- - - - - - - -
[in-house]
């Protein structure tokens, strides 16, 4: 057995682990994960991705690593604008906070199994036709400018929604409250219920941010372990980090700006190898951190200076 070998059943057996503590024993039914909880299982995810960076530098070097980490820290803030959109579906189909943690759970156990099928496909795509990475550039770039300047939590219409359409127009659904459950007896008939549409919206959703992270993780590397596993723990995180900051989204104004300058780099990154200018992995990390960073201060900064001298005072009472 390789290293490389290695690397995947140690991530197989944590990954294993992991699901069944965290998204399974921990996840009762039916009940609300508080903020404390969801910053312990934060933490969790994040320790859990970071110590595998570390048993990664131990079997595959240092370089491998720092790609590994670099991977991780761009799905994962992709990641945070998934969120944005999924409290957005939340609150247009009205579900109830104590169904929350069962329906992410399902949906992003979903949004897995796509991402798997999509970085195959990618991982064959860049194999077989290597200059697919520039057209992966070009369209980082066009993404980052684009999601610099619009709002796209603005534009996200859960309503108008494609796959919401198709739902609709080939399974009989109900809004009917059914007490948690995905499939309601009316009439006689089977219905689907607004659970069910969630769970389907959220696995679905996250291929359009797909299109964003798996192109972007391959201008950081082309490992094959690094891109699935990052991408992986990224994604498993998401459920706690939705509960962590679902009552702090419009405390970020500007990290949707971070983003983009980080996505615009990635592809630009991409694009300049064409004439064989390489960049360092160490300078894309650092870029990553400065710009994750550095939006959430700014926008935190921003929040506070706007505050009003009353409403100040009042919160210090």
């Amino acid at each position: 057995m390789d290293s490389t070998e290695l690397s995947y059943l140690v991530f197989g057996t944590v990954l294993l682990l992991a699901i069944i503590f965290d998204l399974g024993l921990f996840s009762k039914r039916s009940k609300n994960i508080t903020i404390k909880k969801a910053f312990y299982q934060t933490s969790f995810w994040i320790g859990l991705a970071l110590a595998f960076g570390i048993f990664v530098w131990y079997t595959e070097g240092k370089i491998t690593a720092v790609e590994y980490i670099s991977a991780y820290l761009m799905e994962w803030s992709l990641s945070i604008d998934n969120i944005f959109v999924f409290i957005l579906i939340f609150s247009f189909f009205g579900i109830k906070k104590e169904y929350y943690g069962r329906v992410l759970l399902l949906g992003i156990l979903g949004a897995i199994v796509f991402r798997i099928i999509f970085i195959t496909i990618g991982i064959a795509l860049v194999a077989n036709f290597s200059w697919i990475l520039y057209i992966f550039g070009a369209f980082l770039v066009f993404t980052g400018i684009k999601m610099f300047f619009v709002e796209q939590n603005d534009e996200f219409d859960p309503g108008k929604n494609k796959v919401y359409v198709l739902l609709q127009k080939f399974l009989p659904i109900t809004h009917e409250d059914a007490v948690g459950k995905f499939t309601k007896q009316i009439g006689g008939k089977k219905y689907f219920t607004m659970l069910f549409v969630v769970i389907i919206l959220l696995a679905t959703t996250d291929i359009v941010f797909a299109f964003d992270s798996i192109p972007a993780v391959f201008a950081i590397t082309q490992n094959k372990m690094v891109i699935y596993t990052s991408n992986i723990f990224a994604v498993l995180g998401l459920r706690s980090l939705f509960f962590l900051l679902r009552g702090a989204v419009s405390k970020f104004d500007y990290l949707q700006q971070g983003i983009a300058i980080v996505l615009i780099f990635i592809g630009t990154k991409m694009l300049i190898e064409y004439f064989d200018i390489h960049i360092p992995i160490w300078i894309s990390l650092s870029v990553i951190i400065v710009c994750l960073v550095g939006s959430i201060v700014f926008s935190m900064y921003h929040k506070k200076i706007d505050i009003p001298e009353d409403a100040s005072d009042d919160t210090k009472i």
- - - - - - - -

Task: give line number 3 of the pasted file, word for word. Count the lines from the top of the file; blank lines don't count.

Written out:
């Amino acid at each position: 057995m390789d290293s490389t070998e290695l690397s995947y059943l140690v991530f197989g057996t944590v990954l294993l682990l992991a699901i069944i503590f965290d998204l399974g024993l921990f996840s009762k039914r039916s009940k609300n994960i508080t903020i404390k909880k969801a910053f312990y299982q934060t933490s969790f995810w994040i320790g859990l991705a970071l110590a595998f960076g570390i048993f990664v530098w131990y079997t595959e070097g240092k370089i491998t690593a720092v790609e590994y980490i670099s991977a991780y820290l761009m799905e994962w803030s992709l990641s945070i604008d998934n969120i944005f959109v999924f409290i957005l579906i939340f609150s247009f189909f009205g579900i109830k906070k104590e169904y929350y943690g069962r329906v992410l759970l399902l949906g992003i156990l979903g949004a897995i199994v796509f991402r798997i099928i999509f970085i195959t496909i990618g991982i064959a795509l860049v194999a077989n036709f290597s200059w697919i990475l520039y057209i992966f550039g070009a369209f980082l770039v066009f993404t980052g400018i684009k999601m610099f300047f619009v709002e796209q939590n603005d534009e996200f219409d859960p309503g108008k929604n494609k796959v919401y359409v198709l739902l609709q127009k080939f399974l009989p659904i109900t809004h009917e409250d059914a007490v948690g459950k995905f499939t309601k007896q009316i009439g006689g008939k089977k219905y689907f219920t607004m659970l069910f549409v969630v769970i389907i919206l959220l696995a679905t959703t996250d291929i359009v941010f797909a299109f964003d992270s798996i192109p972007a993780v391959f201008a950081i590397t082309q490992n094959k372990m690094v891109i699935y596993t990052s991408n992986i723990f990224a994604v498993l995180g998401l459920r706690s980090l939705f509960f962590l900051l679902r009552g702090a989204v419009s405390k970020f104004d500007y990290l949707q700006q971070g983003i983009a300058i980080v996505l615009i780099f990635i592809g630009t990154k991409m694009l300049i190898e064409y004439f064989d200018i390489h960049i360092p992995i160490w300078i894309s990390l650092s870029v990553i951190i400065v710009c994750l960073v550095g939006s959430i201060v700014f926008s935190m900064y921003h929040k506070k200076i706007d505050i009003p001298e009353d409403a100040s005072d009042d919160t210090k009472i």